The wildly popular Metasploit hacking tool for the first time is now officially open source, open-license technology that can be incorporated into commercial tools.
The free research and penetration testing tool historically has had restricted, non-commercial licensing so that it could only be used by researchers or in-house penetration testers -- not repackaged, redistributed, or sold. But in the new version 3.2 -- due later this month in its final version -- Metasploit project lead HD Moore and his team have transformed Metasploit into an official open source project, complete with a BSD 3-Clause license arrangement that allows others to sell, rename, or fork the code in another direction.
"Changing the license to be as open as possible -- BSD 3-clause is nearly public domain -- would not only be fair to the new developers, but allow us to expand beyond the original goal as an exploit platform and become the basis for wide variety of new projects," says Moore. "It's entirely likely that we will see new projects targeted at individual sectors and applications, which we hope will filter some improvements back to the core project. By opening the license to the entire Metasploit codebase, we have let the proverbial cats out of the bag -- it's now just a matter of counting kittens."
Rich Mogull, founder of Securosis, says this will provide more options in the penetration testing market. Choice increases, and potentially the pace of development. But it also means people need to be careful... The Metasploit team has done a heck of a good job on quality, which isn't guaranteed as people take it in new directions, Mogull says. Also, we'll likely see commercial products that are just wrappers of a system that already has a good UI [user interface]. Some will advance the product, but many won't. Me, I'll stick with whatever HD is running for now, but we might see some interesting offshoots over time.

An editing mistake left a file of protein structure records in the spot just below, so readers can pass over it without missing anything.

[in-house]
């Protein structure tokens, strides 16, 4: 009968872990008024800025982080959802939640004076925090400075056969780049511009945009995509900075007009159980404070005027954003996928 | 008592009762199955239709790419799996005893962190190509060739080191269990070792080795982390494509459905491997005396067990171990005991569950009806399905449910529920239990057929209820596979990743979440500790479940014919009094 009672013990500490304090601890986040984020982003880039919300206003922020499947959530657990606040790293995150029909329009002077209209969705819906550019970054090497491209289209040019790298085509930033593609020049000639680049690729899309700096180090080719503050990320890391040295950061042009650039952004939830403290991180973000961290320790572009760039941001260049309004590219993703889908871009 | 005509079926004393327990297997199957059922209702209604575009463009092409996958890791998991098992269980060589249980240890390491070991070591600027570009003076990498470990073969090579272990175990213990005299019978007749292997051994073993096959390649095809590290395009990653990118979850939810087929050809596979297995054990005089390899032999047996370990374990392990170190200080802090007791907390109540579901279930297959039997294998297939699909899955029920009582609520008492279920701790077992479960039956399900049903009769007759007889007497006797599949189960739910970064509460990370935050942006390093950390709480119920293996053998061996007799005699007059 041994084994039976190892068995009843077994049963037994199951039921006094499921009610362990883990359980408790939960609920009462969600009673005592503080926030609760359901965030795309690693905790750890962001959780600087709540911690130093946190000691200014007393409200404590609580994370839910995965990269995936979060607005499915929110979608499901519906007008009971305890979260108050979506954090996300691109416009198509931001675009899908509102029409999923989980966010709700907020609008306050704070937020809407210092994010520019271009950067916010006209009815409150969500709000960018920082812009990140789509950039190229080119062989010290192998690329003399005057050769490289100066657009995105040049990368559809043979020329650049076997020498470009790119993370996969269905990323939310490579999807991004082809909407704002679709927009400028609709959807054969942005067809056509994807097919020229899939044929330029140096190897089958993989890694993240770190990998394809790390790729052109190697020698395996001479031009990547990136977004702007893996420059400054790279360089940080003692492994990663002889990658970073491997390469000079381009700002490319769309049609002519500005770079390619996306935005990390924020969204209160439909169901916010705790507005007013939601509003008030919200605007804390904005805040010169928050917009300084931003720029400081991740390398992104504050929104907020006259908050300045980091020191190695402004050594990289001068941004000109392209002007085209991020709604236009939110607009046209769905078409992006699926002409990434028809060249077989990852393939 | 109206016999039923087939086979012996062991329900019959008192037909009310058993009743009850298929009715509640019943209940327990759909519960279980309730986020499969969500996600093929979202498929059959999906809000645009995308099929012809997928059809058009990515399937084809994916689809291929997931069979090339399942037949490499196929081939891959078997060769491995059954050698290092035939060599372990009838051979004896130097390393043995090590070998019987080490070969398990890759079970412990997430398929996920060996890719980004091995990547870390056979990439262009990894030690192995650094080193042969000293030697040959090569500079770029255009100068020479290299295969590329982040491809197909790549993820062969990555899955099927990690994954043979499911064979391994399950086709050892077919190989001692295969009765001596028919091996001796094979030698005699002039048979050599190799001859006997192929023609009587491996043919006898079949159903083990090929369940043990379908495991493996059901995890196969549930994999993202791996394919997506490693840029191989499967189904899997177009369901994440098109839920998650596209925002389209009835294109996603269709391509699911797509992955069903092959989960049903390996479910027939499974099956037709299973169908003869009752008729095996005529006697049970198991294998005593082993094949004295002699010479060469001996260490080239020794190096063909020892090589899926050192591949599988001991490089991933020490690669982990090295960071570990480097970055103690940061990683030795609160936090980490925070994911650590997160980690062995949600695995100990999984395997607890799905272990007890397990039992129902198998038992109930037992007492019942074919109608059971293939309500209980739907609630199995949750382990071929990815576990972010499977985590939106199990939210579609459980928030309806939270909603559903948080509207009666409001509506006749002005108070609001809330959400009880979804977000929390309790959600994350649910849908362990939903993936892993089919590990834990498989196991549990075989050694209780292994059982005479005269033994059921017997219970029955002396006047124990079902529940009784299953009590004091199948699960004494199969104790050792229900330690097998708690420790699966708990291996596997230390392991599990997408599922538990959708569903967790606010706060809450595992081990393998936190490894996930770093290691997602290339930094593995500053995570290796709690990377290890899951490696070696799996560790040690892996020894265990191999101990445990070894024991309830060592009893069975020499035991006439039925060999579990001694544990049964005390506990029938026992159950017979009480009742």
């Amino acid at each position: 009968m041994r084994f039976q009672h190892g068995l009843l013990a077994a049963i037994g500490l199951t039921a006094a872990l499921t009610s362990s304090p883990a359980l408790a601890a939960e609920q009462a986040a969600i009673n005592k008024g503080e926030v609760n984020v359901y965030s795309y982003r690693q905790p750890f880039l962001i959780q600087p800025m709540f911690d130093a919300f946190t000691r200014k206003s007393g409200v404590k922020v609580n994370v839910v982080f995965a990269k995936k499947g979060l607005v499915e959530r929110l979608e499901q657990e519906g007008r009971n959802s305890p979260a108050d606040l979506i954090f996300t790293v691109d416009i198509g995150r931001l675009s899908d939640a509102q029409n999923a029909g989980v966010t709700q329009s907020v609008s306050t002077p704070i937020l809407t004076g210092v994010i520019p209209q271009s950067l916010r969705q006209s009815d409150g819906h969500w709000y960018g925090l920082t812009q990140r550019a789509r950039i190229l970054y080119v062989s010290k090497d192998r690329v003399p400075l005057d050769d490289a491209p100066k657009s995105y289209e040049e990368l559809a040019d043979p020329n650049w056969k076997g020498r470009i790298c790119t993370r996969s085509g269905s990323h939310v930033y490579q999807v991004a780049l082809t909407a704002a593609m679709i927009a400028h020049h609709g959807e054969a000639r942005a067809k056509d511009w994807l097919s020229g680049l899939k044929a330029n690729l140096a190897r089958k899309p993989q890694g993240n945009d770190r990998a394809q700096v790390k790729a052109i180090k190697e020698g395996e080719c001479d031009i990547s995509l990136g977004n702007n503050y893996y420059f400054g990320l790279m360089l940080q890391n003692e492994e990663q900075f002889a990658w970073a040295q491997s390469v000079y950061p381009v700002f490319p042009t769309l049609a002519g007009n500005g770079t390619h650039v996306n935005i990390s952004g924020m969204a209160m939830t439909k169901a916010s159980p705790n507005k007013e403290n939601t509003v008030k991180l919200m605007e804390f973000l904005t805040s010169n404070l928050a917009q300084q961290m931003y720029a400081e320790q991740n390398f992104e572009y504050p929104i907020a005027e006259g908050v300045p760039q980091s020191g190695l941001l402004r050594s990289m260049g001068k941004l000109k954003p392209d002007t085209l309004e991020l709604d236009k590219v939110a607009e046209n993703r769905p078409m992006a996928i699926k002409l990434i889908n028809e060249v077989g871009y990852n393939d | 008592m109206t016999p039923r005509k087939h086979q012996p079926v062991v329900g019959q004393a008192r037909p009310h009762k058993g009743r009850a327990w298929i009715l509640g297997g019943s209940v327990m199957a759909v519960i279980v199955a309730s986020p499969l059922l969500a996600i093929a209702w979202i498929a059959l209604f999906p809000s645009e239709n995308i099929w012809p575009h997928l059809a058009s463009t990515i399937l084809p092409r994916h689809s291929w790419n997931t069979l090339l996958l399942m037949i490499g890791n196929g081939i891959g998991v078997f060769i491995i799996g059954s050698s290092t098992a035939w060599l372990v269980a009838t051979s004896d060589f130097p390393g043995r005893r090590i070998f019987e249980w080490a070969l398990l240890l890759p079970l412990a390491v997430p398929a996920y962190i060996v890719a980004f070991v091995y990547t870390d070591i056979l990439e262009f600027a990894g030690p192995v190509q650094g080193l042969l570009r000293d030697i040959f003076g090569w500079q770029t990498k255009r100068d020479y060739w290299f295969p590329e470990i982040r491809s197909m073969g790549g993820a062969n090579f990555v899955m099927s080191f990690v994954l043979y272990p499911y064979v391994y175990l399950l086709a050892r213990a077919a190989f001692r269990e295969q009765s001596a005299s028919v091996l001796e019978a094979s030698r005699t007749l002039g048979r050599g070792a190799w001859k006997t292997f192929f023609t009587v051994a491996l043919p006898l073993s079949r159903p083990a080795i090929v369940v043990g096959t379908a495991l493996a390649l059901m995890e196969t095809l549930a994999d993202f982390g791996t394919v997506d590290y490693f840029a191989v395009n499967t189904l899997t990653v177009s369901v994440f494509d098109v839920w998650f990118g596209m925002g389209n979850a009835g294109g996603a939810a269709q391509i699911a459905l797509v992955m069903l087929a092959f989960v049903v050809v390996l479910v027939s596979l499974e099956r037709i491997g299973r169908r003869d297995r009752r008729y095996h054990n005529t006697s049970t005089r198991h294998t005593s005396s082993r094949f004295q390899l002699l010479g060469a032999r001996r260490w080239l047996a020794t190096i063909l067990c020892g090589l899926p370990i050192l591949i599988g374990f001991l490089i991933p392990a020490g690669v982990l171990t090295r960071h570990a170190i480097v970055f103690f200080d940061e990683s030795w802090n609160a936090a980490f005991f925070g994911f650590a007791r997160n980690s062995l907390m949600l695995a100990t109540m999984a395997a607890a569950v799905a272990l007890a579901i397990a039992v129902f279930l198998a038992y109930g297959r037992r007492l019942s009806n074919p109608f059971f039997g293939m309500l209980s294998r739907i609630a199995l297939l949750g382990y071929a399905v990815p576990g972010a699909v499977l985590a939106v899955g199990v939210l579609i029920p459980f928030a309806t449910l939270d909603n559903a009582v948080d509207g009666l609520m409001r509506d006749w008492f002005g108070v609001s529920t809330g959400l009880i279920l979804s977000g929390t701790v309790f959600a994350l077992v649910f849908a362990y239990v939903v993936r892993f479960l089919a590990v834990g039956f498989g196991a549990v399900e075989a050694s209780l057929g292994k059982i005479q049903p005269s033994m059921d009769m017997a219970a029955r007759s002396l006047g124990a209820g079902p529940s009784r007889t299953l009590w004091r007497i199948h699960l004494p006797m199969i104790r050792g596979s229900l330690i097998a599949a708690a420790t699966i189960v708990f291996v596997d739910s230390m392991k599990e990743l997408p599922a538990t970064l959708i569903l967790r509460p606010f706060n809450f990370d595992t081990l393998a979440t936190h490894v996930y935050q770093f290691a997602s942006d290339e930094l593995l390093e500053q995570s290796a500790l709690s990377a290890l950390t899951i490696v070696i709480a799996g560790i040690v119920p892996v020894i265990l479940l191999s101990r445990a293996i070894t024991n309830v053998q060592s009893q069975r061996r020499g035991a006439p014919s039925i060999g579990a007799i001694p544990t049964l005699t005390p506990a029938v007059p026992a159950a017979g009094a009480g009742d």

Commercial penetration testing vendor Core Security Technologies may eventually incorporate Metasploit technology into its products, says Fred Pinkett, vice president of product management for Core. Interestingly, we had always talked to HD [Moore] about interactions and connections between the technologies... where there were modules they dont have, or considerations of how we might integrate with Metasploit in an open way, Pinkett says. Our commitment to our customers is commercial-grade exploits.
An early version of Metasploit 3.2 is available here.
The original versions of Metasploit -- 1.0 and 2.X -- were initially available under GPL and Perl Artistic License to help ensure that they were interoperable with other security tools. But Moore and his co-developers found that some people were abusing that arrangement commercially, so they shifted gears to a more restrictive licensing arrangement with 3.0.
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